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    14. Because nobody but nitwit Somerby readers cared until Somerby raised it as a false issue because he was too stupid to understand the words "In the Sping of 2014" with which the MIT report he belittled began.

      Shall we try this again?

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    15. You actually want me to engage in an actual discussion of such inanity?

      Really, what you engage in or don't is of little consequence to me. What little preference I have is for discussions on the blog's topics, which is in this case the failure of reporting.

      "When" is the third of journalism's six W's, and the when in this case is late May. I know that only because I read what MIT says about it's survey, and they say that's when the survey closed. It seems the NYT might want to nail that down. Does it make a difference if the date is left unspecified in the NYT? Does that matter?

      Delete
  3. I'm highly skeptical that even 1% of MIT undergraduate women were raped. Nevertheless, to the extent that any legitimate rape actually occurred it is likely due to 2 factors: 1) Non-asian minorities (NAM's) and 2) alcohol consumption. Get rid of those 2 factors and the incidence of rape on any campus will be microscopic.

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    Replies
    1. Welcome to your new readership, Somerby.

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    2. MIT -- that famous party school?

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  4. If the goal is to reduce sexual assaults, then it's important to know which types of "rapes" have been occurring at MIT. How many involved physical force? Threat of physical force? Lack of consent? Two drunk or drugged to give valid consent?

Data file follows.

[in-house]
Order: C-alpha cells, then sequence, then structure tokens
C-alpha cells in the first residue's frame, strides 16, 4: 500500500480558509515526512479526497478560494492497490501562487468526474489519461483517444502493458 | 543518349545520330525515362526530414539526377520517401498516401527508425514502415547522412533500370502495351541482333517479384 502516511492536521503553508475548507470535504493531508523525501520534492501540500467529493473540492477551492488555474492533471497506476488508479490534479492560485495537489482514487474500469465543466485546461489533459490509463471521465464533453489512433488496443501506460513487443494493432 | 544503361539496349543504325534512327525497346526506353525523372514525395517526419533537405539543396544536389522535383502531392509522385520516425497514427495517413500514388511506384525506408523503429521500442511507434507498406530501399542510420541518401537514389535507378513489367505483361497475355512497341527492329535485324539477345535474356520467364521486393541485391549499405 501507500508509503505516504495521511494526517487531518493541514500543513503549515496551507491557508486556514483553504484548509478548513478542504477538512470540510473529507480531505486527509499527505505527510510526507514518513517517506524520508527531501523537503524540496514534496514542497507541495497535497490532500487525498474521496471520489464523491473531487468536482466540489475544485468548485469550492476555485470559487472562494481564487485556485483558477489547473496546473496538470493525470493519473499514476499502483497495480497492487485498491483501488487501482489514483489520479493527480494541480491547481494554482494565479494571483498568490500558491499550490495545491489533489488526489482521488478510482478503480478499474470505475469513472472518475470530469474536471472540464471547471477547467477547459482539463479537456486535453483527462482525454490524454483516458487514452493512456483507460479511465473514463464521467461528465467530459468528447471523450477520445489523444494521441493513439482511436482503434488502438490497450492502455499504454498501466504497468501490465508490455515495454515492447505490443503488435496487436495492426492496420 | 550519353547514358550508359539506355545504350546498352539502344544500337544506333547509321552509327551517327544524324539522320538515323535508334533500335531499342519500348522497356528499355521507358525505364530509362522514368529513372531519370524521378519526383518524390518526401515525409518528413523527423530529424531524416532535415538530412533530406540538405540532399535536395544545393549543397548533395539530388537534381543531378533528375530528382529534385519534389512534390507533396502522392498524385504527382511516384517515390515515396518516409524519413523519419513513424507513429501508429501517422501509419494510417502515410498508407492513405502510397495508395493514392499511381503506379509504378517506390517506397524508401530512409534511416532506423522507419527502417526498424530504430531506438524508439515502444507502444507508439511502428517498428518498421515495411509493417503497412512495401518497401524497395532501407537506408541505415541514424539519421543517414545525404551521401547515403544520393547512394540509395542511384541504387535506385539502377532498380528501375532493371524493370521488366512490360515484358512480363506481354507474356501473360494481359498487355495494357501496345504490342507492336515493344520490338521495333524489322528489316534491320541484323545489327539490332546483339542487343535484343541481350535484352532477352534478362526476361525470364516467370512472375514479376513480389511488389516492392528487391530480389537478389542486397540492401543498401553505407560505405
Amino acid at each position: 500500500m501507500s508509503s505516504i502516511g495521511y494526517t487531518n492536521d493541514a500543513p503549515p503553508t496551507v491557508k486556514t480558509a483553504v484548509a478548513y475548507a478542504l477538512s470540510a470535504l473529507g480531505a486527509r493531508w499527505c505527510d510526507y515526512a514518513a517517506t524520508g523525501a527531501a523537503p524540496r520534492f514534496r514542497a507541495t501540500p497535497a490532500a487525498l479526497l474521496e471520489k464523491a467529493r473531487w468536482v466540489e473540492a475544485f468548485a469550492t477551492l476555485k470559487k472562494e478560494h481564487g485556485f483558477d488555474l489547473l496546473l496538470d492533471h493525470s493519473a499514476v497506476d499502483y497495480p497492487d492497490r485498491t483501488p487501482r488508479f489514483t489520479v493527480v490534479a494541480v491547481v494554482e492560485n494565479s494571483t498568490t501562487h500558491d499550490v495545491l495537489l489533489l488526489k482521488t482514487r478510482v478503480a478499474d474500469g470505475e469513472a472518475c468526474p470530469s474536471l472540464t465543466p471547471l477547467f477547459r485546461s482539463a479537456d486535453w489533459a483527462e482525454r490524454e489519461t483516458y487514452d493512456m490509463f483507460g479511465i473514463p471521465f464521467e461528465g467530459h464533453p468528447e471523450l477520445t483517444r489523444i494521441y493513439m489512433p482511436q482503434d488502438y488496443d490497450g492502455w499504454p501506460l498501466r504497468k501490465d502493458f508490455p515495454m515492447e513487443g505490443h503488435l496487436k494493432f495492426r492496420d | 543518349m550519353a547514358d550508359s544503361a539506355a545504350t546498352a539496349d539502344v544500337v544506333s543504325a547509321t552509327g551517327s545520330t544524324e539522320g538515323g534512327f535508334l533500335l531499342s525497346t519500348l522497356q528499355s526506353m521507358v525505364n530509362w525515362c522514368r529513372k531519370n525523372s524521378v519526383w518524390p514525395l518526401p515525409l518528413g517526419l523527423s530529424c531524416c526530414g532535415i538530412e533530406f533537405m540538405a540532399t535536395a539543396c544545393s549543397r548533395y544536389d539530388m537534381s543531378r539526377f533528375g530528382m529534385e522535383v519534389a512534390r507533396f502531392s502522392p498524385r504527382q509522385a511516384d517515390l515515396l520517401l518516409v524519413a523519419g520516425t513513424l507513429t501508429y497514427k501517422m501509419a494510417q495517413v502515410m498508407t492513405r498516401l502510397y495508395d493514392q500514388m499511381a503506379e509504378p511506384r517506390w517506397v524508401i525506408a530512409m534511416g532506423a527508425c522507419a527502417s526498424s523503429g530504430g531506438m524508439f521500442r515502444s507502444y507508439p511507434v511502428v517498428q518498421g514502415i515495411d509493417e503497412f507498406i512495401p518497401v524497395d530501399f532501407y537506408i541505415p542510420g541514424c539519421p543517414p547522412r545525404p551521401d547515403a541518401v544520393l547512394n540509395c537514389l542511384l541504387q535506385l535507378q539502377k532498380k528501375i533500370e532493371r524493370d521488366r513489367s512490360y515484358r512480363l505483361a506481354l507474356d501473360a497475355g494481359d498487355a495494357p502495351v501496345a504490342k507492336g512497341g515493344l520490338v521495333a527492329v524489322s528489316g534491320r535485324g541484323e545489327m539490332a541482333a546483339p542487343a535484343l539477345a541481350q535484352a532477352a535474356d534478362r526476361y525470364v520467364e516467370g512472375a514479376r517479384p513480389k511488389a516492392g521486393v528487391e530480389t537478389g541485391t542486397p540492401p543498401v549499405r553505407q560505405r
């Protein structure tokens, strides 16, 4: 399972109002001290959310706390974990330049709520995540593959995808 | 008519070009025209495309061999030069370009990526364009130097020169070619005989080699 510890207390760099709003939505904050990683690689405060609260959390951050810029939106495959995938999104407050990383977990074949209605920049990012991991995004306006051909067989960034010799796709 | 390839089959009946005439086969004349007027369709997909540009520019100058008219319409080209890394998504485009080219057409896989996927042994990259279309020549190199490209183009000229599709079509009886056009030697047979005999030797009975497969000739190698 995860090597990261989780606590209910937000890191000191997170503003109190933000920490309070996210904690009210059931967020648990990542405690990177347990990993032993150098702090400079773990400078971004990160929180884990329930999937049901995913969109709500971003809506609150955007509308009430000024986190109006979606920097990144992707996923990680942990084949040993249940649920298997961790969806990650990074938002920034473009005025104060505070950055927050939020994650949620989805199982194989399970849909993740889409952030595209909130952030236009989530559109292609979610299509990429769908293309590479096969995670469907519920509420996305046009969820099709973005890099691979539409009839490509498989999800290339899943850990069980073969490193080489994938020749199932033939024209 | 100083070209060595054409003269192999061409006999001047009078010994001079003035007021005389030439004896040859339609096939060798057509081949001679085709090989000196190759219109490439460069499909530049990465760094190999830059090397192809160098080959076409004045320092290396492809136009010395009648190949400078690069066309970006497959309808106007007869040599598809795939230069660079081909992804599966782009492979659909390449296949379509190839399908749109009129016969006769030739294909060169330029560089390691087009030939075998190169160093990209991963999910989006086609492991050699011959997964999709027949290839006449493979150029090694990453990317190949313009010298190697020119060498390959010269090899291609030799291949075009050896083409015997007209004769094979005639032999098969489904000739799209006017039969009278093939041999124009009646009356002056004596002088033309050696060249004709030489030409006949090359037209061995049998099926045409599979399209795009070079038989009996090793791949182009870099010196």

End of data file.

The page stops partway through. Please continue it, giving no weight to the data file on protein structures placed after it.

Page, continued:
OTOH if the goal is to use a statistic to gain political power on campus, then an undefined use of the term "rape" is fine.

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    Replies
    1. David, the rapes ALL lack consent. It is scary that, as a grown man, you do not understand this. You need to get your act together because these hairs cannot be split in California.

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    2. Yes, the right-wing echo chamber spin is that this issue always comes down to deciding which rapes are really, truly "legitimate rapes."

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    3. Anon, yes all rapes lack consent, of one form or another. But, some rapes involve other things as well. IMHO if you want to reduce the number of rapes, it's useful to know what types of rapes are occurring.

      E.g., suppose, (hypothetically) that 80% of the rapes were caused by a participant in sex being too drunk to give valid consent. Then an effective way to reduce rapes might be to find ways to reduce drinking.

      Or, suppose 80% of the rapes were (hypothetically) caused by a man physically overpowering a woman. In that case, an effective way to reduce rape might be to provide self-defense training for women or even to encourage them to carry a weapon.